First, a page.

The three-CD package would sit pretty in any fan’s collection. CD1 features a selection of Lennox’s most well-known solo hits, includingWalking on Broken Glass, Why andNo More I Love You’s, as well as lesser-known but equally impressive tracks such as Cold, Pavement Cracks and Dark Road. It also features the single Sing which was recorded to raise funds for South Africa’s Treatment Action Campaign (and features the voices of a whole host of female singers, including Celine Dion, Dido, Fergie, Madonna, KT Tunstall and Pink). Included are two new tracks – Shining Light (a cover of a song by Ash), and Pattern Of My Life (a cover of a rare Keane B-side called Closer Now). CD2 features tracks that don’t appear on her solo albums such asEverybody Hurts (a duet with Alicia Keys) and Cole Porter’s Ev’rytime We Say Goodbye, Bjork’s Mama, Scottish lullaby Dream Angus as well as her Oscar-winning theme Into The West (from The Lord Of the Rings). The third component of this thoughtfully crafted package is a DVD with some of the wonderful music videos Lennox has created over the years.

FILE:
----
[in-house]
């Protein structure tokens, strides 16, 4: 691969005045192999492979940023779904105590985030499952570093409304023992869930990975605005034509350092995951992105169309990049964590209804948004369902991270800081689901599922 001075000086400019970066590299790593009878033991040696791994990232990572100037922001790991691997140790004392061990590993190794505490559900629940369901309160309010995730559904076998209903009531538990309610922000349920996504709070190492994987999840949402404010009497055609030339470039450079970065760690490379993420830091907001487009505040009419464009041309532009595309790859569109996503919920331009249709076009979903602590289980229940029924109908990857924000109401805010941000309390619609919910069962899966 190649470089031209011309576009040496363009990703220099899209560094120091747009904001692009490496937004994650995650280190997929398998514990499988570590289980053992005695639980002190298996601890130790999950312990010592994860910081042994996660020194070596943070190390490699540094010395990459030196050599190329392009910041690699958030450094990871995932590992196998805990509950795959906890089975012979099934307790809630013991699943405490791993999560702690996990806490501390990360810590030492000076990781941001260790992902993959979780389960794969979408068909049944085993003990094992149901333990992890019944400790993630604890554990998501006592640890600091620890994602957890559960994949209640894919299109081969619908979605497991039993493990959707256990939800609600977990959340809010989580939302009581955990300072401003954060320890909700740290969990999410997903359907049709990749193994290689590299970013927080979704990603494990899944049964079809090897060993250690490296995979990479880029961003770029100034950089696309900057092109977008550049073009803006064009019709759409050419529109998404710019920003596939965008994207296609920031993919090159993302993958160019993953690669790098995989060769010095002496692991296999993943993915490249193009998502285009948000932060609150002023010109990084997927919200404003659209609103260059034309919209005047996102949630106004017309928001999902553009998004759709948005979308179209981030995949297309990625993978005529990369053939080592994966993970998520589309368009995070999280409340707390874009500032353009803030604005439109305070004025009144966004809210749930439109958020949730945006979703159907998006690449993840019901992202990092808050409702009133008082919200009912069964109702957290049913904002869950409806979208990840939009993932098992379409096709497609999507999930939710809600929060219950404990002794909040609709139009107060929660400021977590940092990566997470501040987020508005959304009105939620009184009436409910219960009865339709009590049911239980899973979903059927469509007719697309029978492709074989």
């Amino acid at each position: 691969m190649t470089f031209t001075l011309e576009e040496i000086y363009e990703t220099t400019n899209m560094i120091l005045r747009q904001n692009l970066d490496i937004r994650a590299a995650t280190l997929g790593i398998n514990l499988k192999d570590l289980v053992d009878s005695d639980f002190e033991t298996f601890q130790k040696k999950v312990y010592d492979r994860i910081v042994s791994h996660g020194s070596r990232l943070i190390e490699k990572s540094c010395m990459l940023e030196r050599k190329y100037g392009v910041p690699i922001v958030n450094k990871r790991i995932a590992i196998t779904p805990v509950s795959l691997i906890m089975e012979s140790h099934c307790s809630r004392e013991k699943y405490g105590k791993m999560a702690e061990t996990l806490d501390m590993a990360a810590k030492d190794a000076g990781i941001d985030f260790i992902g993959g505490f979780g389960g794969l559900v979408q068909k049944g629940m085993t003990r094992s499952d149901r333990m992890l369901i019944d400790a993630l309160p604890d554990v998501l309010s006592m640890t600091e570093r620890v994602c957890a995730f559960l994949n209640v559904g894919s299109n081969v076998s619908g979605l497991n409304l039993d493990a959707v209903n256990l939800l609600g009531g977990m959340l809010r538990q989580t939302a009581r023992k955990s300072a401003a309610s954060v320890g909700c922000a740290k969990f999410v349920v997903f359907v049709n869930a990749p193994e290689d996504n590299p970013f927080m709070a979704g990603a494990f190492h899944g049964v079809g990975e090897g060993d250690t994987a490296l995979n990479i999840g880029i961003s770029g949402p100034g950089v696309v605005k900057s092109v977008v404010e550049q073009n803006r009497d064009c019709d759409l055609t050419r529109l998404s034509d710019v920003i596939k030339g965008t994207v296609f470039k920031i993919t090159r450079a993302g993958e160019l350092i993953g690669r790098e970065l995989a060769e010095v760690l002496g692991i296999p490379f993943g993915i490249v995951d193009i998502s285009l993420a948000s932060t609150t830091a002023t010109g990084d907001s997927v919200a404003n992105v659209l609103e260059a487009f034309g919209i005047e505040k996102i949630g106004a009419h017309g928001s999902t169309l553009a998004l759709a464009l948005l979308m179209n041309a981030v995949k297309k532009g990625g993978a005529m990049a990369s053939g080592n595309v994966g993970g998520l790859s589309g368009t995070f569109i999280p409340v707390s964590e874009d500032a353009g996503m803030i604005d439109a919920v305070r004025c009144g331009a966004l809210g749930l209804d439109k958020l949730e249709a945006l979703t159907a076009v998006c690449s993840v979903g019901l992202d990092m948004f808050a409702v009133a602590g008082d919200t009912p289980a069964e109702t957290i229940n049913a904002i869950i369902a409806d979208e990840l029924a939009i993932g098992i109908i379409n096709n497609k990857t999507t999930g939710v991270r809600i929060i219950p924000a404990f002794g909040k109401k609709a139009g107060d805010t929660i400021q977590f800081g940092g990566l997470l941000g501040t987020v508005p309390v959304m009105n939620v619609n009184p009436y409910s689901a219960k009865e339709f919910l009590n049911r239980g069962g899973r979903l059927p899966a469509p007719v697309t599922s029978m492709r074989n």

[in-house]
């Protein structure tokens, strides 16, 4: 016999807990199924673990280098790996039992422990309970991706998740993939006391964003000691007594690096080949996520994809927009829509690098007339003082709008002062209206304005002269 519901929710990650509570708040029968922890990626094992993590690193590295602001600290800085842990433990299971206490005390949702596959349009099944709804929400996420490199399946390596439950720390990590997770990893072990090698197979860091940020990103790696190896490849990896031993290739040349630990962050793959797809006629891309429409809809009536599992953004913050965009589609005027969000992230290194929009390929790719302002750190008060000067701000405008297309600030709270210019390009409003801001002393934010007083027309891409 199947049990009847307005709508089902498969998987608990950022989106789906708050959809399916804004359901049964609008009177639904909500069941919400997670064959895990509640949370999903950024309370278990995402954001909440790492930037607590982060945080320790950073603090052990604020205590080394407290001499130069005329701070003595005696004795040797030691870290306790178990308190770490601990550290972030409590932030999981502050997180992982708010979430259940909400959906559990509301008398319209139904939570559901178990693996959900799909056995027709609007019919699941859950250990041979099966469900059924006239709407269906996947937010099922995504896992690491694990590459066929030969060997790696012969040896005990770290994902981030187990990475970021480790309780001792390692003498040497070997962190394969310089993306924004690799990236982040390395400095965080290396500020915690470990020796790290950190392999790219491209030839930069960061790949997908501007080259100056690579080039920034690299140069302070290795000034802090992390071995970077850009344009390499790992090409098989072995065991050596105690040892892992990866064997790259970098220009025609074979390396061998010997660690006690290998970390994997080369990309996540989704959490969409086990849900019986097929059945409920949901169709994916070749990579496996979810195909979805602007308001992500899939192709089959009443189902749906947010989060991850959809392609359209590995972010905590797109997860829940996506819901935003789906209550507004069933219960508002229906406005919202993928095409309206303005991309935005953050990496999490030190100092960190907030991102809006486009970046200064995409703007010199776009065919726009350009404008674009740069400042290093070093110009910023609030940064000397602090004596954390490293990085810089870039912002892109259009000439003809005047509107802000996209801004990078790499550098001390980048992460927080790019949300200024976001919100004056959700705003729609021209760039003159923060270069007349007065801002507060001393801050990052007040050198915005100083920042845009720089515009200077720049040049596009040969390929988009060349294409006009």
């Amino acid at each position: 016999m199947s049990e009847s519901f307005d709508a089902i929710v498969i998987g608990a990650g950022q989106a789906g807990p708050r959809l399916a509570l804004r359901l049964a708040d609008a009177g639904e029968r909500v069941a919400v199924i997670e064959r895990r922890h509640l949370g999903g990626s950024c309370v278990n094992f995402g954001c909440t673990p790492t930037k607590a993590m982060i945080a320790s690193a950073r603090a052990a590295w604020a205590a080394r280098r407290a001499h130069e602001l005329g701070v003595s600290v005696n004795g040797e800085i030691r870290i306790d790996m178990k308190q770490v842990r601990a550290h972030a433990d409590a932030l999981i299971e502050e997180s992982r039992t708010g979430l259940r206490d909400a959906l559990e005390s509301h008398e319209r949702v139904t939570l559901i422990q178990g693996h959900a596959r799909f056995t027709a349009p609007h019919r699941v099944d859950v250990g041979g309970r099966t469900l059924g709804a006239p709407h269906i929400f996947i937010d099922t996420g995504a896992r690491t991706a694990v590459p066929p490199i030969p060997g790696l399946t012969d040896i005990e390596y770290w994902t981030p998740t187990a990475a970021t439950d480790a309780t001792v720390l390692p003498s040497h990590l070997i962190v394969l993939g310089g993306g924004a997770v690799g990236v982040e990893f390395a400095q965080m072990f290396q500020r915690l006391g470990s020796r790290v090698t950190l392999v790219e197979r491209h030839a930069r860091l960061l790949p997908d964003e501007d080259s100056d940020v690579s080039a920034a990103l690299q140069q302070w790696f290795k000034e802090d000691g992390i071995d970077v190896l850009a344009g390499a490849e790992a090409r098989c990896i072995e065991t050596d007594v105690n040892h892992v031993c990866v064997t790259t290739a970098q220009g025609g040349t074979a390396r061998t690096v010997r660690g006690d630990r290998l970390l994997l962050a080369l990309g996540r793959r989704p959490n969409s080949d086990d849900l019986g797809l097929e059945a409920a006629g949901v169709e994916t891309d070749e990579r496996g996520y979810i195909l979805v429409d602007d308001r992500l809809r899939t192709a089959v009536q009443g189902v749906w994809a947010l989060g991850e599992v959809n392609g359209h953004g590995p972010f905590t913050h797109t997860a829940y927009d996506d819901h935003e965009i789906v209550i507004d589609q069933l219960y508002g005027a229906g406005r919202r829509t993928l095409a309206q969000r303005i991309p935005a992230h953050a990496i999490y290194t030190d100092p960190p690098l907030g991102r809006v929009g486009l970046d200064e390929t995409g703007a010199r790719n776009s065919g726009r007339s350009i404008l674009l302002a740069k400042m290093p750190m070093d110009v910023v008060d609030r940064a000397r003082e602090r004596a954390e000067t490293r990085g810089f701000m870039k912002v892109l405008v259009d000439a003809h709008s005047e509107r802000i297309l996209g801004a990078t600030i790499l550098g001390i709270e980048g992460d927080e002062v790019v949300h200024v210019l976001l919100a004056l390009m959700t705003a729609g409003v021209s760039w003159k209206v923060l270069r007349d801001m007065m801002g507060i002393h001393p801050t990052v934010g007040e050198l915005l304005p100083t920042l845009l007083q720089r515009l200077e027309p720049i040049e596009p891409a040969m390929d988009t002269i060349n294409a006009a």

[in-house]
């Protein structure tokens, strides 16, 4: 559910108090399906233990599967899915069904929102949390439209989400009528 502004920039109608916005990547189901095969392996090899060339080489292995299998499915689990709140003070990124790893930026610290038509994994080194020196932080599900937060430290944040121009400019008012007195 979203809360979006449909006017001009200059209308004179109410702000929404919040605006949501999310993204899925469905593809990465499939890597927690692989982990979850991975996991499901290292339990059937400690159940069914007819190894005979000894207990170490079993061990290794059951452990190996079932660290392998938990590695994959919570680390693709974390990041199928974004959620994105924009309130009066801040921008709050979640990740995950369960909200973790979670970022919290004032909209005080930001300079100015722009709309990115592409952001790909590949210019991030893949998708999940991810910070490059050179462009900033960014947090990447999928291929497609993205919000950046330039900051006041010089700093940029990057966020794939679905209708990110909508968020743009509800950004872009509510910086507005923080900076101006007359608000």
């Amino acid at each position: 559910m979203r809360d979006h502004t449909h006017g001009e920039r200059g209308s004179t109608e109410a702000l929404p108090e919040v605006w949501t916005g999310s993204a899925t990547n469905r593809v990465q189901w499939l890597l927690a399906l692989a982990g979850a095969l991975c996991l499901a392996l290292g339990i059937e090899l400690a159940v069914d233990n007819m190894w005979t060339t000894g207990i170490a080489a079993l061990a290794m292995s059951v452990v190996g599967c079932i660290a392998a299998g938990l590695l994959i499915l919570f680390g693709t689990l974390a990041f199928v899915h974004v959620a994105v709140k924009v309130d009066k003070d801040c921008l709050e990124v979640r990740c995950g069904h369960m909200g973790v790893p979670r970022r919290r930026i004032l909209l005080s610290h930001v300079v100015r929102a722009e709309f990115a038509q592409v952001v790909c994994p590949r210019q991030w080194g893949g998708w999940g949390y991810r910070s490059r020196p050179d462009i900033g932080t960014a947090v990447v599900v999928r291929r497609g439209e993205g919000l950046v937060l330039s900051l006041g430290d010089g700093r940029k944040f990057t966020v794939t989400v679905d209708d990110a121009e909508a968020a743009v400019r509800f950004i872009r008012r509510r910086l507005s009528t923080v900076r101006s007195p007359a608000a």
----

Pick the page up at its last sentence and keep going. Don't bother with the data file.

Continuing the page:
“I was looking back … anybody over 50 has that feeling (of reflection). And it was quite satisfying for me. I’ve been very privileged to do what I wanted to do creatively – just to be an artiste and make music. And I don’t take any of it for granted.”